How is the spindle mounted? Because if it's horizontal then you've also got gravity, so you could detect when the Puck hasn't moved for a while and then use gravity to get an 'absolute' reading for rotation...

    This one seems to work reasonably well - it uses a slightly higher data rate of 26Hz which I think works better:

    Puck.accelOn(26); // 26Hz
    Puck.accelWr(0x11, Puck.accelRd(0x11)|0b00001100); // scale to 2000dps
    
    var d = 0, lastAccel;
    var timeStationary = 0;
    Puck.on("accel", r=> {
      lastAccel = r;
      d -= r.gyro.z/128000;
      var a = r.acc;
      a.mag = a.x*a.x + a.y*a.y + a.z*a.z;
      a.ang = Math.atan2(a.y,a.x)/(2*Math.PI);
      if (a.mag < 66000000 || a.mag > 71000000) {
        timeStationary = 0;
      } else {
        if (timeStationary<100) timeStationary++;
        else {
          // if stable for a while, re-aligh turn count
          var nearest = Math.round(d)+a.ang;
          d = d*0.8 + nearest*0.2;
        }
      }
      
    });
    
    setInterval(function() {
      print("rotation",d.toFixed(2), 
            "abs",lastAccel.acc.ang.toFixed(2), 
            "stationary", timeStationary);
    }, 500);
    

    However with that kind of thing it's drawing around 1mA, so you could expect a battery life of around 10 days. You might also want to consider combining it with the movement detection on http://www.espruino.com/Puck.js#accelero­meter-gyro to get it to enter a low power sleep mode when nothing is happening.

  • Wow! Thanks, Gordon. Both of those examples seem to be working well. A couple questions:

    1) In both examples, the gyro z-axis data is added to itself, then divided by a constant (64,000 or 128,000). Could you help me understand where you got those numbers from?

    2) The second example uses a.mag and a.ang... I don't see these referenced in the API docs. Is 'mag' using the magnetometer? If so, what for? Where do I find more info about these two properties?

    3) The math in the second example gets over my head. Any insight into that would be great (but don't feel obligated if there is not a simple way to explain it.)

    Thanks again!

  • I actually just added this to the Espruino App loader as well: https://espruino.github.io/EspruinoApps/­#puckrotate

    You can get the code by clicking the GitHub icon but the code has some power saving built in too which will really increase the battery life.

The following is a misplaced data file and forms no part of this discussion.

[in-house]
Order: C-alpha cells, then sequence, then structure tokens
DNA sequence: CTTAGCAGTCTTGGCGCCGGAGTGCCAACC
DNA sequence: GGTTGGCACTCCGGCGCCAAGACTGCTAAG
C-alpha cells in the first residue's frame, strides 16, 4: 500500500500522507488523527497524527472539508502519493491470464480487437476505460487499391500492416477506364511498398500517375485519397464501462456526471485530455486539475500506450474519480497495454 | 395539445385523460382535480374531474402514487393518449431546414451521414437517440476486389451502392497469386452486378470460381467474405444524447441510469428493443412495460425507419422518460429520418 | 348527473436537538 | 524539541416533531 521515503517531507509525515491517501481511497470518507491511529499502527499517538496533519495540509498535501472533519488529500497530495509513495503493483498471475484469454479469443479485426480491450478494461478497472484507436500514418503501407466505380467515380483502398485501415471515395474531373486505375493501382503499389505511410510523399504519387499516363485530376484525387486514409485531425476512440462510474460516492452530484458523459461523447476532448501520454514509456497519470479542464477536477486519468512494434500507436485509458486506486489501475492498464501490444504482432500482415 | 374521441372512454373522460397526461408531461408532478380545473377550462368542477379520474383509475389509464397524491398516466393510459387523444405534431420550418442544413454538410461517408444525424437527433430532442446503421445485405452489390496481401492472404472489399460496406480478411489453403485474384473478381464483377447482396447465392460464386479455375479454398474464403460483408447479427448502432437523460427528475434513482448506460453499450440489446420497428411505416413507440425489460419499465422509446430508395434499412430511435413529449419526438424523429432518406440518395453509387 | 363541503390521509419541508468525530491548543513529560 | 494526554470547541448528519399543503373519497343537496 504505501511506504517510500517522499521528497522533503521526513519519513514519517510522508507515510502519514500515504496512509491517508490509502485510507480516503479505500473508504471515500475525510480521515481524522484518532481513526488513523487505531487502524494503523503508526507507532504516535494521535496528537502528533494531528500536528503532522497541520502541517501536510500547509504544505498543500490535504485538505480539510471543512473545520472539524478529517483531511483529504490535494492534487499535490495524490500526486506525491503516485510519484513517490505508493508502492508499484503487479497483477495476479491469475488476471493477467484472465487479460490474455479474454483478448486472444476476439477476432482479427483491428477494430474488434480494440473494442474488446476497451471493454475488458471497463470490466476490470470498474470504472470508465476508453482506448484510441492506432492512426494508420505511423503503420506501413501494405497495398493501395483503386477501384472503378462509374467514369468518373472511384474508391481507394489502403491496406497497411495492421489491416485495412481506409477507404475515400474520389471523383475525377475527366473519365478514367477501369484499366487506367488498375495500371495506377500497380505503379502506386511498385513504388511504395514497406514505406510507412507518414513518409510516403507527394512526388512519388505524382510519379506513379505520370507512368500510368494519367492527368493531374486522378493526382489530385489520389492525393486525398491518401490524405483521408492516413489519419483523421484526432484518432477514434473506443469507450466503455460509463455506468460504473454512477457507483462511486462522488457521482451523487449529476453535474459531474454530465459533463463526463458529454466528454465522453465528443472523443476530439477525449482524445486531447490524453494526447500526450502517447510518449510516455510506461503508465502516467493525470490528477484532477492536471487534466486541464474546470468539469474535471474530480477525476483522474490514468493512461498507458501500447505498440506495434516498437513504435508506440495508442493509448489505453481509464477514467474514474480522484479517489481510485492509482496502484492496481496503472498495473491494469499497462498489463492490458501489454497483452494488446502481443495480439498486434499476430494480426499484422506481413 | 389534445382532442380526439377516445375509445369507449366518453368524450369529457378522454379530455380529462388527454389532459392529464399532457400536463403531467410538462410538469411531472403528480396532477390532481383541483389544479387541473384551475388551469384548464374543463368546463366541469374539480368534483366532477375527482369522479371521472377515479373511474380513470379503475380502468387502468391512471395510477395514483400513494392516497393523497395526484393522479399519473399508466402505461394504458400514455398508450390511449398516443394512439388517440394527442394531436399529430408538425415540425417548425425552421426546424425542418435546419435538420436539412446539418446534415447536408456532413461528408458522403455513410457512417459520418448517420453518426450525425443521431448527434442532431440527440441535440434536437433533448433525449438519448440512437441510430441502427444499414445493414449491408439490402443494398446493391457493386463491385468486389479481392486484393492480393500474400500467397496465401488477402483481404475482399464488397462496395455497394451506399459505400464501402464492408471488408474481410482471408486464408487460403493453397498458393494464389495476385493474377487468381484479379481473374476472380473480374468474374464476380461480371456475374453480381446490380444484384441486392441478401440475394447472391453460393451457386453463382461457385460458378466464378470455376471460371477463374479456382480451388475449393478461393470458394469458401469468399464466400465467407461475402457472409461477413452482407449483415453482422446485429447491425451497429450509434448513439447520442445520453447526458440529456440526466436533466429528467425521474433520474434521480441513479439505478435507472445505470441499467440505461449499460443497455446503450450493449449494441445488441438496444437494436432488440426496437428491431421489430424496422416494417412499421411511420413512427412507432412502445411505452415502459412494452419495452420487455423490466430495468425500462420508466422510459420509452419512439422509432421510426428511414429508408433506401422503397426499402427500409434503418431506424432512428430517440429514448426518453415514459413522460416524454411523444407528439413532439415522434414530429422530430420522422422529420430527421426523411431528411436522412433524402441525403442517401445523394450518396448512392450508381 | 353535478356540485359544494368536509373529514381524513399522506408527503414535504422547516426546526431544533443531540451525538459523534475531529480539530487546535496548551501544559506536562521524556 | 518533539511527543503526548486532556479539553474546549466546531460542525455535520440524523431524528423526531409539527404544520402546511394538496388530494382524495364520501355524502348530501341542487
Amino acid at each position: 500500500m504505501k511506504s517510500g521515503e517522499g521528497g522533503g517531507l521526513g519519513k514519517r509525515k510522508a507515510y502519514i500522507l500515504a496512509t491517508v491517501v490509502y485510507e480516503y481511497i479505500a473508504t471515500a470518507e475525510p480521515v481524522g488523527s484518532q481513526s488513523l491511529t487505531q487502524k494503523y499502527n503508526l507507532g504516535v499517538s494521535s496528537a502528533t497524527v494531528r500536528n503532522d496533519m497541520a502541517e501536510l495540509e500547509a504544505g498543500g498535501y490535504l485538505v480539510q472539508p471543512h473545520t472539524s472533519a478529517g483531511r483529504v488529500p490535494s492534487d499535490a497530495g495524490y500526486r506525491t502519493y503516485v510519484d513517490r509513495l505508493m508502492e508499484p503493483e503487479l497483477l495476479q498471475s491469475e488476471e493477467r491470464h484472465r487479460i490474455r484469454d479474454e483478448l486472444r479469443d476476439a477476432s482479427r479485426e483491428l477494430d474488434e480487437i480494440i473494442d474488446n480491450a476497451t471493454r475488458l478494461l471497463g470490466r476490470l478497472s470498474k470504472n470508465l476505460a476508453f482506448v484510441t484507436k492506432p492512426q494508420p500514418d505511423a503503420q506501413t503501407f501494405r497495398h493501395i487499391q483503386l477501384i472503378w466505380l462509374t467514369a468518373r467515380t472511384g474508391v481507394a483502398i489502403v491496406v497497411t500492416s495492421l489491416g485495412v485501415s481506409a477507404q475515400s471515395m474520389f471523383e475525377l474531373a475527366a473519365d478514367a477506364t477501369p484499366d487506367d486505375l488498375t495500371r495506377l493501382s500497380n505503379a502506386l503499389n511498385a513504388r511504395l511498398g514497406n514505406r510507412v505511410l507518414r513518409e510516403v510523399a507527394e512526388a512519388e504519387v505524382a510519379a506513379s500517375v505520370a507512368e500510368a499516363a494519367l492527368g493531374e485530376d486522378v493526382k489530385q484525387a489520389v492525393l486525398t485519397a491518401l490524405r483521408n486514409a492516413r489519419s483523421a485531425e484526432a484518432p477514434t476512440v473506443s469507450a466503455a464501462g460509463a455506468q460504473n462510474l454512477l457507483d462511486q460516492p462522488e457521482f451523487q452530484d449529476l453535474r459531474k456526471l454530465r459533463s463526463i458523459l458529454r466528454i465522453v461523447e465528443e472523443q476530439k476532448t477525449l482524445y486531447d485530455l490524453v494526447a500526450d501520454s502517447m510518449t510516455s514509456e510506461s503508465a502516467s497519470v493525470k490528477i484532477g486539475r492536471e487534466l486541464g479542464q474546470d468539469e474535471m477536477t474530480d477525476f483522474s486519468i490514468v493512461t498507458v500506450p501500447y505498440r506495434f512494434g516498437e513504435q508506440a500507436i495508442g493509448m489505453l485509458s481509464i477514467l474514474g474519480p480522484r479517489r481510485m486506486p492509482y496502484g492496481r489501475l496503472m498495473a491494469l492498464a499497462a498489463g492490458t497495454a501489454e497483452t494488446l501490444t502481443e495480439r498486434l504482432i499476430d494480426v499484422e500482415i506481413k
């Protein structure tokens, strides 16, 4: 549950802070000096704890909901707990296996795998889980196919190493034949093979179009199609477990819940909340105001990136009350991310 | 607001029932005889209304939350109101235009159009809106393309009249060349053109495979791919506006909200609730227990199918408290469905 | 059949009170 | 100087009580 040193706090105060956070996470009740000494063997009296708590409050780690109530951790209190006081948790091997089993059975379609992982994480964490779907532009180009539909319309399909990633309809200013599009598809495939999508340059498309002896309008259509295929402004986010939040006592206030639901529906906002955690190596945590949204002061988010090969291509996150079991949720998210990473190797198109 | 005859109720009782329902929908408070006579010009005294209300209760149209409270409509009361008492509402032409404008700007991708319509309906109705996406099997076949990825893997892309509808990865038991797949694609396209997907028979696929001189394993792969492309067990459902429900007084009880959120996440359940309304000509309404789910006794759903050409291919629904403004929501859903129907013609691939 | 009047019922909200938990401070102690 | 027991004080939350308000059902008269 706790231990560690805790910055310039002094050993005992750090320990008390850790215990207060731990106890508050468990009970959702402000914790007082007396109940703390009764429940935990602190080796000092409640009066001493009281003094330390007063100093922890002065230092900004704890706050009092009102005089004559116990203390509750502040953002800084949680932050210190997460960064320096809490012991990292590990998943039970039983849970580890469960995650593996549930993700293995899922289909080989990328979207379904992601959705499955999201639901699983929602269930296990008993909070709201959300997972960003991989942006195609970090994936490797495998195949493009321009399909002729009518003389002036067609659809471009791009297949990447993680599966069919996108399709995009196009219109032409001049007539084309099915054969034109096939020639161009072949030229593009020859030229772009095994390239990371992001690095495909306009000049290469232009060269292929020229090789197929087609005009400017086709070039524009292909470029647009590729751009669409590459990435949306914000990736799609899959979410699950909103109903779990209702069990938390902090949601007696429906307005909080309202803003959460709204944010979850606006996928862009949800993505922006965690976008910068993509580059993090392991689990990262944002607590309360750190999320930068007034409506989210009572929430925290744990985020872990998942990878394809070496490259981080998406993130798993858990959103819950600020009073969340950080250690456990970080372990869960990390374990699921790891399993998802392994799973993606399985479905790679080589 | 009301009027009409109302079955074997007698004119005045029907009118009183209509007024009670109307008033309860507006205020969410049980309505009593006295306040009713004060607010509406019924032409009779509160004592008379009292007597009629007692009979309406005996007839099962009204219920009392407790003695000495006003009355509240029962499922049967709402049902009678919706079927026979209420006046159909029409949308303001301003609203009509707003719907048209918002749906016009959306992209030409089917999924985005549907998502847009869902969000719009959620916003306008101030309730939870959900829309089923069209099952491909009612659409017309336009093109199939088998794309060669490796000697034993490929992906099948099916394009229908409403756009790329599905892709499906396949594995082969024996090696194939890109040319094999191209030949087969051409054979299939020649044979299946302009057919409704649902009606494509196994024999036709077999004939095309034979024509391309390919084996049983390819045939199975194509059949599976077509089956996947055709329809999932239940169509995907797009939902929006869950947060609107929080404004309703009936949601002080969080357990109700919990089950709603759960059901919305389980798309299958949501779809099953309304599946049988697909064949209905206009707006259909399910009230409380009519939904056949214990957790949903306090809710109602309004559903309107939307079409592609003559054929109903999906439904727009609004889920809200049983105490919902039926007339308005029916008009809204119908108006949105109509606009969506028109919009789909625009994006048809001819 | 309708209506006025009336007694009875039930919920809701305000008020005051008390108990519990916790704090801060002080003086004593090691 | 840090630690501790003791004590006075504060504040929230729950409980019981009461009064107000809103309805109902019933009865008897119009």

1) In both examples, the gyro z-axis data is added to itself, then divided by a constant (64,000 or 128,000). Could you help me understand where you got those numbers from?

    Honestly, I started out calculating it based on 2000dps, 26 samples per second, and 360 degrees but then I just rotated the Puck by 360 degrees looked at the value I got, and divided by that - so it's almost certainly not exactly right.

    2) The second example uses a.mag and a.ang... I don't see these referenced in the API docs. Is 'mag' using the magnetometer? If so, what for? Where do I find more info about these two properties?

    They're created in line 10/11. Just added to the acceleration object because then I could see what they were by looking at lastAccel in the console.

    • mag is the size of the acceleration (squared). If the Puck isn't moving it should be the same as gravity (8192*8192 because of the scaling)
    • ang is the angle based on X and Y

    3) The math in the second example gets over my head. Any insight into that would be great (but don't feel obligated if there is not a simple way to explain it.)

    Yes, sorry - it was a quick hack so I didn't document it too well...

    // work out the rotation from the gyro - this line is all you need
    // if you don't care alignment with gravity
    d -= r.gyro.z/128000;
    
      var a = r.acc;
    // work out the magnitude of acceleration squared 
      a.mag = a.x*a.x + a.y*a.y + a.z*a.z;
    // work out the angle (as a value between 0 and 1)
      a.ang = Math.atan2(a.y,a.x)/(2*Math.PI);
    // if magnitude is more or less than gravity we assume we've moved
      if (a.mag < 66000000 || a.mag > 71000000) {
        timeStationary = 0;
      } else {
    // otherwise we start incrementing a counter
        if (timeStationary<100) timeStationary++;
    // when we've been stationary for 100 samples (~4 seconds)
    // start re-adjusting the value based on gravity
        else {
    // work out the nearest rotation value that matches with the rotation
    // we're getting based on gravity. 
    // a.ang is the fractional amount of rotation (-0.5 .. 0.5)
    // Math.round(d) is the nearest whole rotation
          var nearest = Math.round(d)+a.ang;
    // then we do a simple average (we don't set the value right away)
          d = d*0.8 + nearest*0.2;
        }
      }
    
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Puck.js v2 Accelerometer/Gyroscope output...

Posted by Avatar for BrianH @BrianH